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How managing water resources can generate livelihood opportunities in rural India

Here are some inspiring stories on how managing rural water resources can go hand in hand with skilling people and generating livelihood opportunities to make the effort sustainable in the long run. This article is by Aarti Kelkar Khambete

The availability of water is crucial for meeting a range of developmental challenges from poverty, food security to gender equity and can have a significant impact on health, education and livelihoods. The need is particularly pertinent in rural areas where most of the people depend on agriculture and natural resources for their livelihoods and survival and attaining water security is crucial for them. There have been many efforts made by government and civil society organisations to promote water management by involving local communities in managing their water infrastructure, rejuvenating existing traditional water harvesting systems, lakes, ponds, devising innovative ways to harvest the available rainwater, recharging aquifers and increasing groundwater levels.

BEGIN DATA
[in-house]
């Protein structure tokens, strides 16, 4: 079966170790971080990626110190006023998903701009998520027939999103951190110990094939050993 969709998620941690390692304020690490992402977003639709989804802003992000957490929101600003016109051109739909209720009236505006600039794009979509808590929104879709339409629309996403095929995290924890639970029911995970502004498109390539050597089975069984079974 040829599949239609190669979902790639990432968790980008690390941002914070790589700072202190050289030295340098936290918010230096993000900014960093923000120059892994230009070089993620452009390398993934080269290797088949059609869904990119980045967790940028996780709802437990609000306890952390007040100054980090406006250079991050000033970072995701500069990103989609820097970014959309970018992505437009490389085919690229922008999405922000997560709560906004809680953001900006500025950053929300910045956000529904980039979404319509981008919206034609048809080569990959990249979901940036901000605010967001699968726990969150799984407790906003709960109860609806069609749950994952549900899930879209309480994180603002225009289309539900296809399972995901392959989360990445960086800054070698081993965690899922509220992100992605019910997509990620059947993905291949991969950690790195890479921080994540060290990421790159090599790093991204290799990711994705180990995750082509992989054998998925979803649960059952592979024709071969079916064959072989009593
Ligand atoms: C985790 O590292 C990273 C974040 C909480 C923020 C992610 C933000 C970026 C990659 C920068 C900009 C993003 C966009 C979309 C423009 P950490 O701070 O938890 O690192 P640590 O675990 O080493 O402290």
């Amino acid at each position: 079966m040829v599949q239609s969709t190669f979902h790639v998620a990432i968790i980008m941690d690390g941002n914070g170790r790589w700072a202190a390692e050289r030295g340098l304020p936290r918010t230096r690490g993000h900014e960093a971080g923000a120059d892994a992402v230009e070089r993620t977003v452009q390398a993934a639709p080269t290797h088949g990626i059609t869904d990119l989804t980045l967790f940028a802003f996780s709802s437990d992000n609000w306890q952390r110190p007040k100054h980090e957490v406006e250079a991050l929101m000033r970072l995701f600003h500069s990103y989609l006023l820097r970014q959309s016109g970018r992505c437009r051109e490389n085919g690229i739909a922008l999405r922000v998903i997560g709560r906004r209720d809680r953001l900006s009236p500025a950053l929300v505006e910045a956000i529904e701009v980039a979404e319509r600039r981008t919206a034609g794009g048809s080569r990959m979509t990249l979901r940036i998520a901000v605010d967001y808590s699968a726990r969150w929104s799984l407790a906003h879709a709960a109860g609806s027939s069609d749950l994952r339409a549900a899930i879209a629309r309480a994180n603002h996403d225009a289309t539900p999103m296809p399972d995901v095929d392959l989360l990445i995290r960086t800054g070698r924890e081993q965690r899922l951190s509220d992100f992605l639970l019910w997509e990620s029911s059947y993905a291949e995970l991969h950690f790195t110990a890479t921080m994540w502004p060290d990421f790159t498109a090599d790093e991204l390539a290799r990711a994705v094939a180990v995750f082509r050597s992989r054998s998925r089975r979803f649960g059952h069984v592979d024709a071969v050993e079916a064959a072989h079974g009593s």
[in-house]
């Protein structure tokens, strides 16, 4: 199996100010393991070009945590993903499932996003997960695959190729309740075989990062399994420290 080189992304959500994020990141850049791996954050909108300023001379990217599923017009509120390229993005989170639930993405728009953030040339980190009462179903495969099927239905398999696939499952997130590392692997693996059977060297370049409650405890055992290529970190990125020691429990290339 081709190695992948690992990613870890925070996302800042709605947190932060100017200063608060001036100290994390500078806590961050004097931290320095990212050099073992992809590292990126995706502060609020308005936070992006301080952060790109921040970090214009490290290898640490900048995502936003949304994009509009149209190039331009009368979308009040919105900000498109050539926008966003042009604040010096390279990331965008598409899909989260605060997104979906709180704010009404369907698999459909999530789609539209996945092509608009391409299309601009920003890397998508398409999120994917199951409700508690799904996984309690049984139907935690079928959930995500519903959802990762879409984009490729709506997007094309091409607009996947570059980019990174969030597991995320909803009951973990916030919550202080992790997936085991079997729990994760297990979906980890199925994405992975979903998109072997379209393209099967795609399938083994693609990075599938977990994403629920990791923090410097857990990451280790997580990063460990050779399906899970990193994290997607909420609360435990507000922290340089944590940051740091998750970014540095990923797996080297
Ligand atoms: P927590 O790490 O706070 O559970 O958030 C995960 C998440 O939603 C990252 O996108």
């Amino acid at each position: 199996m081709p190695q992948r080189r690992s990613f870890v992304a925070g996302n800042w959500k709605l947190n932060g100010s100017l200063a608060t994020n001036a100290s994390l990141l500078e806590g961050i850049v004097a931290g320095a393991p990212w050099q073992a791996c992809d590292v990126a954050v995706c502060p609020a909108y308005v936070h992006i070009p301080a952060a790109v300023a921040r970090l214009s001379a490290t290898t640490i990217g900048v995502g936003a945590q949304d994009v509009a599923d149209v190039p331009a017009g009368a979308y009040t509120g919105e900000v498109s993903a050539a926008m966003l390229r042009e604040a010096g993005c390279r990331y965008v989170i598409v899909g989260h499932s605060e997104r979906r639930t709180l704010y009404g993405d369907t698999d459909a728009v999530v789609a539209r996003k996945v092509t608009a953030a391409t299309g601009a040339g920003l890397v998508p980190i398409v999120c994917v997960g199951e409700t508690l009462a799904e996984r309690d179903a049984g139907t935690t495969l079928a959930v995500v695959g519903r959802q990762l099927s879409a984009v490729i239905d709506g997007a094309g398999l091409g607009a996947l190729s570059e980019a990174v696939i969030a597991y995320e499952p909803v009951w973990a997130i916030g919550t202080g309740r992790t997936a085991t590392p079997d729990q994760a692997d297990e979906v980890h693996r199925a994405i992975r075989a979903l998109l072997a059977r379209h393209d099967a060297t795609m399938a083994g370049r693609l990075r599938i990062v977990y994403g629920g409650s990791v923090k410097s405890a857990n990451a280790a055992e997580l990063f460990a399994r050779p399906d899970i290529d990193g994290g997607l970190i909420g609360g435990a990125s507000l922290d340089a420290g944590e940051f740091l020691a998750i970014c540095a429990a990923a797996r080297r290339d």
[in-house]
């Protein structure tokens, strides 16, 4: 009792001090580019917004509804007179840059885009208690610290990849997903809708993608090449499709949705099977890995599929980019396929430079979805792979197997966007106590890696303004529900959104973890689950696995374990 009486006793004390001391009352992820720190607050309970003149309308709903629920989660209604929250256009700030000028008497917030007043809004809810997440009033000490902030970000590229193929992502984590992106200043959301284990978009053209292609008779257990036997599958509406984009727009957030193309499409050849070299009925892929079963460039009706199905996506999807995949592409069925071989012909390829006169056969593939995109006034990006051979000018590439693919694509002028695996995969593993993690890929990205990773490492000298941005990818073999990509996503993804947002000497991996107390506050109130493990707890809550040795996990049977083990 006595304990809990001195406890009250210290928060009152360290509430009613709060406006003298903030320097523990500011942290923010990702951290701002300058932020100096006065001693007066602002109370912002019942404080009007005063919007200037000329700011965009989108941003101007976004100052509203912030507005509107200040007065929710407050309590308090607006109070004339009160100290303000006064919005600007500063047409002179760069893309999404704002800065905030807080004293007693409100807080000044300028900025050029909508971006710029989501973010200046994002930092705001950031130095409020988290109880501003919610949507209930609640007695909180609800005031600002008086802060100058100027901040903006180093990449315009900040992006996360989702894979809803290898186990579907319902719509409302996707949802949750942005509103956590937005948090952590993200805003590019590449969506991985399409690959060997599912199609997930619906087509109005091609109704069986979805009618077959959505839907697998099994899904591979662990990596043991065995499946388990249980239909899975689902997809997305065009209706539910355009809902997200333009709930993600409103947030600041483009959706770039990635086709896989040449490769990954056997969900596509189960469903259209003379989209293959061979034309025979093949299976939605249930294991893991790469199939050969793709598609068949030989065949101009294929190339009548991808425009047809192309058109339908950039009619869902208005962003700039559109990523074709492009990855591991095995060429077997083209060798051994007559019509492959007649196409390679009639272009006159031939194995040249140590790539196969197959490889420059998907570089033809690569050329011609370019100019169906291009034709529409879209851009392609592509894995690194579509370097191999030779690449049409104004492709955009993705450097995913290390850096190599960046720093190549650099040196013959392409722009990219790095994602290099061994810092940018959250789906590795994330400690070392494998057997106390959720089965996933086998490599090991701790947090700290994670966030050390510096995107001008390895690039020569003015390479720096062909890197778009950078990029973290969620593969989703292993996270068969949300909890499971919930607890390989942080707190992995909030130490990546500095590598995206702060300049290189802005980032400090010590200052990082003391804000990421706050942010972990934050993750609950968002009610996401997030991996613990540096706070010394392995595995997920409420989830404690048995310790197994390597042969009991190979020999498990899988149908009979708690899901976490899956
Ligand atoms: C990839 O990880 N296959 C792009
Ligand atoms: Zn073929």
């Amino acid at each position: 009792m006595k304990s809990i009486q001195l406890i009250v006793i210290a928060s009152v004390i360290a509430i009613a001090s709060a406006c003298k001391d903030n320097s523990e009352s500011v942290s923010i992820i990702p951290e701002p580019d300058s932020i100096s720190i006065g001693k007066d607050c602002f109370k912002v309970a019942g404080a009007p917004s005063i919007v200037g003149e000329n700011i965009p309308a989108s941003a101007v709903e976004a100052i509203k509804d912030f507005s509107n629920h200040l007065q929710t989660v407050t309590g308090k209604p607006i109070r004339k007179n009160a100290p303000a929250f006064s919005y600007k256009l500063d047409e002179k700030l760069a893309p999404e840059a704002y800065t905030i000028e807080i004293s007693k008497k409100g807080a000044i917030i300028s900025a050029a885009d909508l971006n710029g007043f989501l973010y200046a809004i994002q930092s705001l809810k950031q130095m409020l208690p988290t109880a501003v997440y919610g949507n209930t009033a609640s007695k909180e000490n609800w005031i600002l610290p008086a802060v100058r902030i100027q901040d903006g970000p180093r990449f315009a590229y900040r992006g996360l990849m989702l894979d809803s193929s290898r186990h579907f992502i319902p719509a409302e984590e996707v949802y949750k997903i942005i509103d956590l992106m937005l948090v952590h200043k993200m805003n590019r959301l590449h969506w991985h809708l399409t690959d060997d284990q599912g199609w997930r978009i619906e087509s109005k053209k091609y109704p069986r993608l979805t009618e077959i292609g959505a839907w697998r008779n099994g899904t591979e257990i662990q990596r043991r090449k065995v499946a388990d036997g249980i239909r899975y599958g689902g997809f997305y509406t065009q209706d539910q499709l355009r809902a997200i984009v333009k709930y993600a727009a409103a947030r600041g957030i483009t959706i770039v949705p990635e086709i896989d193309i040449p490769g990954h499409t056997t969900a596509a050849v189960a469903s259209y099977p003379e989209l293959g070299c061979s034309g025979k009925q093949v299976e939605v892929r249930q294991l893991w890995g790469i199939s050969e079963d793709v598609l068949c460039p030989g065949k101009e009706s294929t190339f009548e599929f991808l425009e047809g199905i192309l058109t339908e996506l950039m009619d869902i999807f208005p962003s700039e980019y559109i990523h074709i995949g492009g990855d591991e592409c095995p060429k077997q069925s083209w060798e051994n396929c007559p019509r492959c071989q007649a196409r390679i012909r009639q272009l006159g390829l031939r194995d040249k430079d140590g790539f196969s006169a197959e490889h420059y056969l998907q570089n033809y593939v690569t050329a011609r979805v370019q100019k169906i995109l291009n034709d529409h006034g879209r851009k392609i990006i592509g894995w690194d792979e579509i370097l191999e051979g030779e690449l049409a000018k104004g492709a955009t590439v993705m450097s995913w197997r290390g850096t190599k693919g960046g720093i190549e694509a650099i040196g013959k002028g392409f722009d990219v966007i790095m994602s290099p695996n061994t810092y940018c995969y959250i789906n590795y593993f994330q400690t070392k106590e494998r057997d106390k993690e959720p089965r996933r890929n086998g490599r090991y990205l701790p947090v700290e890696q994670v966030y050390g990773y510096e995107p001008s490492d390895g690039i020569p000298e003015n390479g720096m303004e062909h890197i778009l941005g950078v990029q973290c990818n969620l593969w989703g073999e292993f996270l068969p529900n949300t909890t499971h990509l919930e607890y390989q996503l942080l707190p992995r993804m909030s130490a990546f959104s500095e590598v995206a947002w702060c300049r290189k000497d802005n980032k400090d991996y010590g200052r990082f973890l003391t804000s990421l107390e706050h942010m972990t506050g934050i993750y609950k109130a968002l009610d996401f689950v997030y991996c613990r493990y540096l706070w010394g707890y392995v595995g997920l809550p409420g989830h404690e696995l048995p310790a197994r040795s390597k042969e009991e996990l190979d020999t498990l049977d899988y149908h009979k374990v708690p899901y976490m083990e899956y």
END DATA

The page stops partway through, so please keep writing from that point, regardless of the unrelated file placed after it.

While community involvement in the effort is the key, developing the skills of the local communities to do the different tasks is also crucial. Given a rural unemployment rate of 7.18 percent as of April 2022, the water management sector presents significant employment opportunities. We share with you some articles and inspiring stories that discuss and demonstrate how managing rural water resources can go hand in hand with skilling people and generating livelihood opportunities to make the effort sustainable in the long run.

Jobs, tasks, and skills to manage rural water resources
Mapping the water workforce: This article discusses the findings of a report titled ‘Jobs and tasks in rural water management’, which delves into central-level schemes, CSO and NGO initiatives, deciphering the jobs and tasks they necessitate and create in rural water management. The preliminary findings provide a roadmap for detailed research, offering insights into the jobs, tasks, and skills required to manage rural water resources in India.